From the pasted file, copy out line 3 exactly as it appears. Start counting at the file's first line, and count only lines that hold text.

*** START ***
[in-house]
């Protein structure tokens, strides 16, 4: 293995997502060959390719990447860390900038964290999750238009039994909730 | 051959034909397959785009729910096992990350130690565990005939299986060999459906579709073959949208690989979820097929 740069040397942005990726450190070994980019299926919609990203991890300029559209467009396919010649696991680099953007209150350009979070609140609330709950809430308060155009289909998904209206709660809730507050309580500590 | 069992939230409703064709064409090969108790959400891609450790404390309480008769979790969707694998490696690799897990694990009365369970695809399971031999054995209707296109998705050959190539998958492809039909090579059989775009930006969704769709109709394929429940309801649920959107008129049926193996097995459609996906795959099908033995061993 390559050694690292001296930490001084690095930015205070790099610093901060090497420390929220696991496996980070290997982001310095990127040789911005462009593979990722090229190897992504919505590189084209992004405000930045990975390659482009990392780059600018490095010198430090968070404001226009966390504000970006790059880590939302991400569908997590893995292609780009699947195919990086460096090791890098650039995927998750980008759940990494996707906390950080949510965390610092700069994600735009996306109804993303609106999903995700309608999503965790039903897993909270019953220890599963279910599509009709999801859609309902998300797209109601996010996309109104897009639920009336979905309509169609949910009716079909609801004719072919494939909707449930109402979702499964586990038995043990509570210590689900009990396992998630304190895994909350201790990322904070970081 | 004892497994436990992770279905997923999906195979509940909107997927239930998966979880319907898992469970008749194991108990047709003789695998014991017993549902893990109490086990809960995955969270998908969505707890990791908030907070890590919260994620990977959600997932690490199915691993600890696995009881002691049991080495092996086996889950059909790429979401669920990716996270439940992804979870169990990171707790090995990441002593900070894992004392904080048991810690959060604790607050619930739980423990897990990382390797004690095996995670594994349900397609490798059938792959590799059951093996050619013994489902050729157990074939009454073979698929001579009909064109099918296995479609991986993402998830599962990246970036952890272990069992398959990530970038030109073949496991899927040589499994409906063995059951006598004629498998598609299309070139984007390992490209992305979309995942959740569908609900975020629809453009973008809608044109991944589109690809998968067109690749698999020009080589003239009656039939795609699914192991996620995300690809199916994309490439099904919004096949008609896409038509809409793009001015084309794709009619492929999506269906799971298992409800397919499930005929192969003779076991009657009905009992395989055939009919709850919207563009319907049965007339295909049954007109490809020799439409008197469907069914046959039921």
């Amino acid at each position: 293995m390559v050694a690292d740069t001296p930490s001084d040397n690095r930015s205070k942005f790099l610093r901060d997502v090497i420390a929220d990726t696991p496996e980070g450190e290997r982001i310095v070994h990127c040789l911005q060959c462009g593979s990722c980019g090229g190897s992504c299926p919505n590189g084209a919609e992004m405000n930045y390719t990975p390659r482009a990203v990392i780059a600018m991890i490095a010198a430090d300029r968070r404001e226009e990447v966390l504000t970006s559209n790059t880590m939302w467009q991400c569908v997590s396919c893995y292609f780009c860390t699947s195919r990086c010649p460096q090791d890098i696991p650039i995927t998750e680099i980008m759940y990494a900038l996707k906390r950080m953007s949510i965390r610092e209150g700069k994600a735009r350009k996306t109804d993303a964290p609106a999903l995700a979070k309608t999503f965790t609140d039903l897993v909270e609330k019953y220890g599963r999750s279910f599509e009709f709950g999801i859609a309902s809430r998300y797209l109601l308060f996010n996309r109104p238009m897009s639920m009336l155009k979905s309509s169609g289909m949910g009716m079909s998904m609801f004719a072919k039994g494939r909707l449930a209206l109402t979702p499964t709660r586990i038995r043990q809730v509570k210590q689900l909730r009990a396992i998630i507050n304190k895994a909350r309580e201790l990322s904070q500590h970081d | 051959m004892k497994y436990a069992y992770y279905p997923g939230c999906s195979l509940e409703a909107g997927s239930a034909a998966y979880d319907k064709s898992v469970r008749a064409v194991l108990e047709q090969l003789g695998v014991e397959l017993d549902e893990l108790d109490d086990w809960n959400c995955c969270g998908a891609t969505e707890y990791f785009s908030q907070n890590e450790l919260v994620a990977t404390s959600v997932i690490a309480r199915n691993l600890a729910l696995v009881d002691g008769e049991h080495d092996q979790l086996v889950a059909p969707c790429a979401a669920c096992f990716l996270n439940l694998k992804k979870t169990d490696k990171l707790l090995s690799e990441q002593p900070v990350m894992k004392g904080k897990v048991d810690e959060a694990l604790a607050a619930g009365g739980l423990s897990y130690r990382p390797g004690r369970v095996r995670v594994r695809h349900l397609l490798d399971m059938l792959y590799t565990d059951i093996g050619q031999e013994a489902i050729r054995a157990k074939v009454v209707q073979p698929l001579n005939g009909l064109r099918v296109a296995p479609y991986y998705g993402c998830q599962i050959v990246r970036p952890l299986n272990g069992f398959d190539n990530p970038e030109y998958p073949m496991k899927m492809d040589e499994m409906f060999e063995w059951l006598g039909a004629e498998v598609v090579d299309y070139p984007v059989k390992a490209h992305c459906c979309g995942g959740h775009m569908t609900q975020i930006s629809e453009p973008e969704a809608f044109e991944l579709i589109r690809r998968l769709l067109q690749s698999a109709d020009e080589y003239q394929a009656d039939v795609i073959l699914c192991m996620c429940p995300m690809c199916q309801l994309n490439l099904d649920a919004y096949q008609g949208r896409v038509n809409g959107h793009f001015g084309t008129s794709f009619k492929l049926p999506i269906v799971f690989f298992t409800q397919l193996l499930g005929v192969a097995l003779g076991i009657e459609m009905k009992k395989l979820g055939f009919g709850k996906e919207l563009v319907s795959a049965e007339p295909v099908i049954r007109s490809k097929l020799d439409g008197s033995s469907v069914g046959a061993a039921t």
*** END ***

């Amino acid at each position: 293995m390559v050694a690292d740069t001296p930490s001084d040397n690095r930015s205070k942005f790099l610093r901060d997502v090497i420390a929220d990726t696991p496996e980070g450190e290997r982001i310095v070994h990127c040789l911005q060959c462009g593979s990722c980019g090229g190897s992504c299926p919505n590189g084209a919609e992004m405000n930045y390719t990975p390659r482009a990203v990392i780059a600018m991890i490095a010198a430090d300029r968070r404001e226009e990447v966390l504000t970006s559209n790059t880590m939302w467009q991400c569908v997590s396919c893995y292609f780009c860390t699947s195919r990086c010649p460096q090791d890098i696991p650039i995927t998750e680099i980008m759940y990494a900038l996707k906390r950080m953007s949510i965390r610092e209150g700069k994600a735009r350009k996306t109804d993303a964290p609106a999903l995700a979070k309608t999503f965790t609140d039903l897993v909270e609330k019953y220890g599963r999750s279910f599509e009709f709950g999801i859609a309902s809430r998300y797209l109601l308060f996010n996309r109104p238009m897009s639920m009336l155009k979905s309509s169609g289909m949910g009716m079909s998904m609801f004719a072919k039994g494939r909707l449930a209206l109402t979702p499964t709660r586990i038995r043990q809730v509570k210590q689900l909730r009990a396992i998630i507050n304190k895994a909350r309580e201790l990322s904070q500590h970081d | 051959m004892k497994y436990a069992y992770y279905p997923g939230c999906s195979l509940e409703a909107g997927s239930a034909a998966y979880d319907k064709s898992v469970r008749a064409v194991l108990e047709q090969l003789g695998v014991e397959l017993d549902e893990l108790d109490d086990w809960n959400c995955c969270g998908a891609t969505e707890y990791f785009s908030q907070n890590e450790l919260v994620a990977t404390s959600v997932i690490a309480r199915n691993l600890a729910l696995v009881d002691g008769e049991h080495d092996q979790l086996v889950a059909p969707c790429a979401a669920c096992f990716l996270n439940l694998k992804k979870t169990d490696k990171l707790l090995s690799e990441q002593p900070v990350m894992k004392g904080k897990v048991d810690e959060a694990l604790a607050a619930g009365g739980l423990s897990y130690r990382p390797g004690r369970v095996r995670v594994r695809h349900l397609l490798d399971m059938l792959y590799t565990d059951i093996g050619q031999e013994a489902i050729r054995a157990k074939v009454v209707q073979p698929l001579n005939g009909l064109r099918v296109a296995p479609y991986y998705g993402c998830q599962i050959v990246r970036p952890l299986n272990g069992f398959d190539n990530p970038e030109y998958p073949m496991k899927m492809d040589e499994m409906f060999e063995w059951l006598g039909a004629e498998v598609v090579d299309y070139p984007v059989k390992a490209h992305c459906c979309g995942g959740h775009m569908t609900q975020i930006s629809e453009p973008e969704a809608f044109e991944l579709i589109r690809r998968l769709l067109q690749s698999a109709d020009e080589y003239q394929a009656d039939v795609i073959l699914c192991m996620c429940p995300m690809c199916q309801l994309n490439l099904d649920a919004y096949q008609g949208r896409v038509n809409g959107h793009f001015g084309t008129s794709f009619k492929l049926p999506i269906v799971f690989f298992t409800q397919l193996l499930g005929v192969a097995l003779g076991i009657e459609m009905k009992k395989l979820g055939f009919g709850k996906e919207l563009v319907s795959a049965e007339p295909v099908i049954r007109s490809k097929l020799d439409g008197s033995s469907v069914g046959a061993a039921t």